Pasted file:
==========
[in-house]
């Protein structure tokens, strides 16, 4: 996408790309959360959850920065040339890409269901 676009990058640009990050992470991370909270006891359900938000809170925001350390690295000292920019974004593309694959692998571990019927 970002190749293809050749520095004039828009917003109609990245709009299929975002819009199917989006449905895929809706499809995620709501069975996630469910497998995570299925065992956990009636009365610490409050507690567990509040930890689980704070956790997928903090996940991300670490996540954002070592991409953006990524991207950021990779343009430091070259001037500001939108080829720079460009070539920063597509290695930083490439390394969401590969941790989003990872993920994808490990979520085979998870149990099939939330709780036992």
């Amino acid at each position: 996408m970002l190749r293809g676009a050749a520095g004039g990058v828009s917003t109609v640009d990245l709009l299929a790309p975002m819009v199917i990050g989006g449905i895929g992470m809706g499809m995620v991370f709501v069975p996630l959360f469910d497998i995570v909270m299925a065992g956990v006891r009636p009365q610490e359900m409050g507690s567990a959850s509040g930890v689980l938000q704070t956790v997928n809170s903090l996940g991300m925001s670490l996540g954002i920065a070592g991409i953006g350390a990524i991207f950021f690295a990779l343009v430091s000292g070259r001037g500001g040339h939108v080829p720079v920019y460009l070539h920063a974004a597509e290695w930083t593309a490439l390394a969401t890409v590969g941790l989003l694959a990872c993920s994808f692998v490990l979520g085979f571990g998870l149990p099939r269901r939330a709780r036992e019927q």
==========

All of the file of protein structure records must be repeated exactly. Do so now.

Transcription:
[in-house]
């Protein structure tokens, strides 16, 4: 996408790309959360959850920065040339890409269901 676009990058640009990050992470991370909270006891359900938000809170925001350390690295000292920019974004593309694959692998571990019927 970002190749293809050749520095004039828009917003109609990245709009299929975002819009199917989006449905895929809706499809995620709501069975996630469910497998995570299925065992956990009636009365610490409050507690567990509040930890689980704070956790997928903090996940991300670490996540954002070592991409953006990524991207950021990779343009430091070259001037500001939108080829720079460009070539920063597509290695930083490439390394969401590969941790989003990872993920994808490990979520085979998870149990099939939330709780036992």
């Amino acid at each position: 996408m970002l190749r293809g676009a050749a520095g004039g990058v828009s917003t109609v640009d990245l709009l299929a790309p975002m819009v199917i990050g989006g449905i895929g992470m809706g499809m995620v991370f709501v069975p996630l959360f469910d497998i995570v909270m299925a065992g956990v006891r009636p009365q610490e359900m409050g507690s567990a959850s509040g930890v689980l938000q704070t956790v997928n809170s903090l996940g991300m925001s670490l996540g954002i920065a070592g991409i953006g350390a990524i991207f950021f690295a990779l343009v430091s000292g070259r001037g500001g040339h939108v080829p720079v920019y460009l070539h920063a974004a597509e290695w930083t593309a490439l390394a969401t890409v590969g941790l989003l694959a990872c993920s994808f692998v490990l979520g085979f571990g998870l149990p099939r269901r939330a709780r036992e019927q």